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Crowdsourcing Solutions, One Competition at a Time: TopCoder Profiled – 2

Last week we told you about TopCoder. (You can access the entire interview here). But basically TopCoder is member based group of more than 460,000 coders from around the world, that harnesses the power of crowd-sourcing to achieve goals.

It seems fairly straightforward right? But, Mike Lydon, the Chief Technology Officer, told Chris Dorobek on the DorobekINSIDER program that government’s slow to change culture is causing some problems for the fast moving coders.

“The biggest hurdle we’ve had to overcome is the speed at which this process likes to work. It necessitates a lot of touch points between the coders and the client. 10, 12, 20 competitors will be hitting you with questions and you have to prepared to answer them and answer them quickly. The process will only move as quickly as you let it,” said Lydon.

Culture Clash

“The government entities we’ve been working with are not as comfortable moving quickly. They are use to being very methodical, very careful and conservative, so this is scary and threatening to some of the individuals we’ve been working with,” said Lydon.

Education, Education, Education

“The lesson learned on our sie is that teach empowerment is an important step to us working with government. You say, ‘here is a tool to allow you to think differently about their job and not only provide the resources but the capacity to get work done in a different way.’ Once the mind shift has taken place things move through much more quickly with agencies,” said Lydon.

Is TopCoder a Silver Bullet?

“I can’t call it a silver bullet because right now where it doesn’t work is specifically in government in high security areas like the DoD, where there are laws that govern who is allowed to be working on a system and personnel require security clearances,” said Lydon.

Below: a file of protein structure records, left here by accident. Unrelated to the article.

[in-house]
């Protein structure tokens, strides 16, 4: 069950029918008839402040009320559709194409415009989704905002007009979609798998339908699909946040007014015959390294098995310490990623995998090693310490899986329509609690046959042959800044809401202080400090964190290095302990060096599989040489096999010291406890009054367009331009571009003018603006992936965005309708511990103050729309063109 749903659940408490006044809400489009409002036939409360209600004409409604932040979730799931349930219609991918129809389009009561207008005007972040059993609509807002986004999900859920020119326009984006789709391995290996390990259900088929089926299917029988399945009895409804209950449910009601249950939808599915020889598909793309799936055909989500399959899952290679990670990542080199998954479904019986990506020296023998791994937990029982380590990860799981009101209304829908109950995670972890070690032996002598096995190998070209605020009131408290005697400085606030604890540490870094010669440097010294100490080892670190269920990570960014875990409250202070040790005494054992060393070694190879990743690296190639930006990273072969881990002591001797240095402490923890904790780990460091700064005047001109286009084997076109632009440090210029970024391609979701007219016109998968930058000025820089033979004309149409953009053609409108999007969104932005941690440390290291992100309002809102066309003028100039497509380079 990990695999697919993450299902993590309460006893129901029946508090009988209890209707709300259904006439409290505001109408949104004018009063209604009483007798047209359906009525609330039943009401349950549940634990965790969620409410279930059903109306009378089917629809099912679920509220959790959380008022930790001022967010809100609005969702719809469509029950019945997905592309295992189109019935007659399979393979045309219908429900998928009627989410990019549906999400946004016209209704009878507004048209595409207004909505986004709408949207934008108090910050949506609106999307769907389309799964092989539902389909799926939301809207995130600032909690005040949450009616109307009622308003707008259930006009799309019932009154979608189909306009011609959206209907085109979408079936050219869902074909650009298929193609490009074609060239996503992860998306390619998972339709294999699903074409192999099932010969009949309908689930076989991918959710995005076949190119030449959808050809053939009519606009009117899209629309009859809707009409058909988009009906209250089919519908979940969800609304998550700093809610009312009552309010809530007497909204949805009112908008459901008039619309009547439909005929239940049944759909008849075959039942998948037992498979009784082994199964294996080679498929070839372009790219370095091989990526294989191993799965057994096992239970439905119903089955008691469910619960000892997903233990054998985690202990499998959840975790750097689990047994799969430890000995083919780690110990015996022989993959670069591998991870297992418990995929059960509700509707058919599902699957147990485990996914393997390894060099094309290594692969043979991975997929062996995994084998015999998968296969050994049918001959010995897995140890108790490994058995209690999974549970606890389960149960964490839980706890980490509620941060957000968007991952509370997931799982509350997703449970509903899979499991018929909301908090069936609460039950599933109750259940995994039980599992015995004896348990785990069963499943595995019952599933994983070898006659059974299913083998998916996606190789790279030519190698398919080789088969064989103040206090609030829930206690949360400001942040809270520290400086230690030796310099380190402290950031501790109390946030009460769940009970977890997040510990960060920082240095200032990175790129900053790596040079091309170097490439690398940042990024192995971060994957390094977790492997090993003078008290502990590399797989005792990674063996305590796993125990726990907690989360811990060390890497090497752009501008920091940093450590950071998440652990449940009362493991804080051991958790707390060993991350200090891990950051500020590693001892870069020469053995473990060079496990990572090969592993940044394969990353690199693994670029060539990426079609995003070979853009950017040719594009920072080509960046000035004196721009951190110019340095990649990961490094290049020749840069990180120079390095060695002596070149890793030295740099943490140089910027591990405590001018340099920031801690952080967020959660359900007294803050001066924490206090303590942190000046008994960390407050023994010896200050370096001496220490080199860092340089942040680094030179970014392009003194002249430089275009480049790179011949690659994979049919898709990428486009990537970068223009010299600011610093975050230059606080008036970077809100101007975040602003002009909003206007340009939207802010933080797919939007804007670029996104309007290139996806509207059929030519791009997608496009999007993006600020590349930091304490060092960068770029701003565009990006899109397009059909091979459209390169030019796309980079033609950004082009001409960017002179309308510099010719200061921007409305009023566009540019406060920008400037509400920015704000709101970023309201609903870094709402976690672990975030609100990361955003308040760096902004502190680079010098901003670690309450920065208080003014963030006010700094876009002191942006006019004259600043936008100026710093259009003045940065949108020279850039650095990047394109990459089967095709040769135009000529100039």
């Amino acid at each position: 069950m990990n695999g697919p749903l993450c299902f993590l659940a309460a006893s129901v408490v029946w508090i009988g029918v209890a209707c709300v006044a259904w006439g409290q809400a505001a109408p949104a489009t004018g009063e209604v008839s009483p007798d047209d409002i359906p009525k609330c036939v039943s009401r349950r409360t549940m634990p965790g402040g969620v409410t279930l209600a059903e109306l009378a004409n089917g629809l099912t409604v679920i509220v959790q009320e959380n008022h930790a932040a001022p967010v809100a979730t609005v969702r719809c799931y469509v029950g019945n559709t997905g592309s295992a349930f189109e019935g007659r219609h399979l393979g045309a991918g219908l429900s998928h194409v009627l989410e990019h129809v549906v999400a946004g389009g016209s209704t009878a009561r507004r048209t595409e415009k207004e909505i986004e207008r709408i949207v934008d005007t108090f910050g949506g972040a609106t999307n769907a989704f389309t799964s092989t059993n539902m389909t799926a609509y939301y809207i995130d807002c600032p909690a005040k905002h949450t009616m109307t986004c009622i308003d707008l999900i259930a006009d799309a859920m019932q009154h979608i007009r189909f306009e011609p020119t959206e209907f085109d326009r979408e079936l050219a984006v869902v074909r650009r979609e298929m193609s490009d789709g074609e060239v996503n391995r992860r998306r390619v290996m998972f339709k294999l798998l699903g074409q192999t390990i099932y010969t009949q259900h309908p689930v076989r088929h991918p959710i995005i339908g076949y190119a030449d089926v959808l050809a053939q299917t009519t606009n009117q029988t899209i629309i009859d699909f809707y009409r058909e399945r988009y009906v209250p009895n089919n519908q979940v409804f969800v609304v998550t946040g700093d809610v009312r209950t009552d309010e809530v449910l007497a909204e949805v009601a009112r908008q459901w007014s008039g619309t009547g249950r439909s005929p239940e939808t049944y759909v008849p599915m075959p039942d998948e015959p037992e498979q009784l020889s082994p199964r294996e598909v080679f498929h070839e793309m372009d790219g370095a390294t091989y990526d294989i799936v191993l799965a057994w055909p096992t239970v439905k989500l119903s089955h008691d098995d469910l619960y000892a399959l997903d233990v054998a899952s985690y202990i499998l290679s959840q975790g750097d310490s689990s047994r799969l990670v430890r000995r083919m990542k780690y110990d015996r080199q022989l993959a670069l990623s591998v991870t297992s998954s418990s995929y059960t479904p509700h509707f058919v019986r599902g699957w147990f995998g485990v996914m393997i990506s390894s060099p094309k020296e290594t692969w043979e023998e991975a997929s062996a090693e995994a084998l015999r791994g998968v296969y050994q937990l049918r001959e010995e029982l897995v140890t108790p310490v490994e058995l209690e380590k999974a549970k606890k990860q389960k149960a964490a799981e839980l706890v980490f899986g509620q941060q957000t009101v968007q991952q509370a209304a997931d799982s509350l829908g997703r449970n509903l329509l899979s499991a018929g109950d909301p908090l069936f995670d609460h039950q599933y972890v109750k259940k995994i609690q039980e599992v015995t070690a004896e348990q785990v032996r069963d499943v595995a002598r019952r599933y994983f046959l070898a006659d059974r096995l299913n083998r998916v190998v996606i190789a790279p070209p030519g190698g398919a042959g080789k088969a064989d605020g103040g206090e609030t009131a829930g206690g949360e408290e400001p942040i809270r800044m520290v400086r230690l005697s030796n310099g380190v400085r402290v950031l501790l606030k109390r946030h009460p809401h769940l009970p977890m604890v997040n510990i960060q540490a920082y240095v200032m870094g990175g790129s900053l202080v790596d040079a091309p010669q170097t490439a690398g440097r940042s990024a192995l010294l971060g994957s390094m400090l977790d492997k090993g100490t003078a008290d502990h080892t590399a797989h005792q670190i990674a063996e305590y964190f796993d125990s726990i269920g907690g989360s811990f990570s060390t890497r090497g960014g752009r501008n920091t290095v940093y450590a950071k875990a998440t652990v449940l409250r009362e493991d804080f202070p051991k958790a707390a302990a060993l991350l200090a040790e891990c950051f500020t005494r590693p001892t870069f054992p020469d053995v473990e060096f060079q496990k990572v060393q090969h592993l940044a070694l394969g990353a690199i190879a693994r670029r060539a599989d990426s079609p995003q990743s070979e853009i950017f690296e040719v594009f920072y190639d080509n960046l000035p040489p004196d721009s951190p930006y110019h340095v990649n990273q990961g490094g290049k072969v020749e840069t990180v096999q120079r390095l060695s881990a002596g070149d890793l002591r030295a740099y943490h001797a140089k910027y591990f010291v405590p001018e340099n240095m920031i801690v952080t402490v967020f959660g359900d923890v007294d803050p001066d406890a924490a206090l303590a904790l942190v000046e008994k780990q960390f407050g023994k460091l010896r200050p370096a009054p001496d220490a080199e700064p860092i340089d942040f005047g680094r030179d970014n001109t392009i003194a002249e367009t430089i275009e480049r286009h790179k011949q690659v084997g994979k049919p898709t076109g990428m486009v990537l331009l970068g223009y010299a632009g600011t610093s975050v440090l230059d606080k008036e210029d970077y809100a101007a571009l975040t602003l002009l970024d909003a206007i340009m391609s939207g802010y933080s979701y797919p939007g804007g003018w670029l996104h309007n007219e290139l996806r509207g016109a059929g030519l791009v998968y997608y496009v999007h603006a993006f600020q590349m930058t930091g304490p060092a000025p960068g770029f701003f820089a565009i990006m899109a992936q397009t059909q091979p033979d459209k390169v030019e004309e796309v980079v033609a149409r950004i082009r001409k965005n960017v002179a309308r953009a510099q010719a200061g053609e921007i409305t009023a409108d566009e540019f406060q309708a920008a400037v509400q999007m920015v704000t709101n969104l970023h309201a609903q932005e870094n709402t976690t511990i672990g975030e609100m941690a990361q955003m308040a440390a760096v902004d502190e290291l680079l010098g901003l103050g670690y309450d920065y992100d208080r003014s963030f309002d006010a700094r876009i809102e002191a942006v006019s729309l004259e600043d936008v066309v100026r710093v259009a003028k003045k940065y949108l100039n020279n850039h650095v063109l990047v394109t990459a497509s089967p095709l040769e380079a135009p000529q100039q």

TopCoder’s DARPA Projects

  1. CS Stem Program: Effort by DARPA to come up with creative ways to encourage high-schoolers and middle-schoolers to matriculate into computer science programs. So TopCoder build over a two year period, a website with games that have an inspirational element which will hopefully prompt the kids playing the games to want to work and learn more about computer sciences.
  2. Crowd Source Formal Verification of Software: This is a pretty complicated project. But the premise is that software has the potential of being made more secure and the testing process around software can be made more comprehensive by making games. Then crowdsourcing the games that are designed specifically so that the ouput of the game levels will be use by automatic verification programs that are out there to make them more effective in verifying that some piece of software doesn’t have bugs in it.

NASA Goes All-In on TopCoder

  • Background: TopCoder and Harvard found each other many years ago. Harvard’s Dr. Karim Lakhani decided he wanted to focus research on TopCoder’s platform. He was looking for hard/press-worthy challenges that we could run on our platform. He had some contacts at NASA and brought them in. The results of that competition were so well received in NASA that they ended up starting a program within NASA called the NASA Tournament Lab. It allows NASA scientist to propose problems to be run on a competitive crowdsourcing platform.
  • NASA has now expanded the program into the Center of Excellence for Collaboration Innovation. They’re helping not just themselves internally but they’ve taken on the resources and hired a staff of individuals that are willing to help other agencies figure out how to bring the concept of competitive crowdsourcing to their agency as well.

Part 1 of our Interview

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eric Wolff

What do the coders who don’t win the competitions get out of this?

and Why do you feel this would be sustainable in the long term?

What prevents this from working until it becomes poplular and then burnout of the majority of people involved quickly diminishing its returns.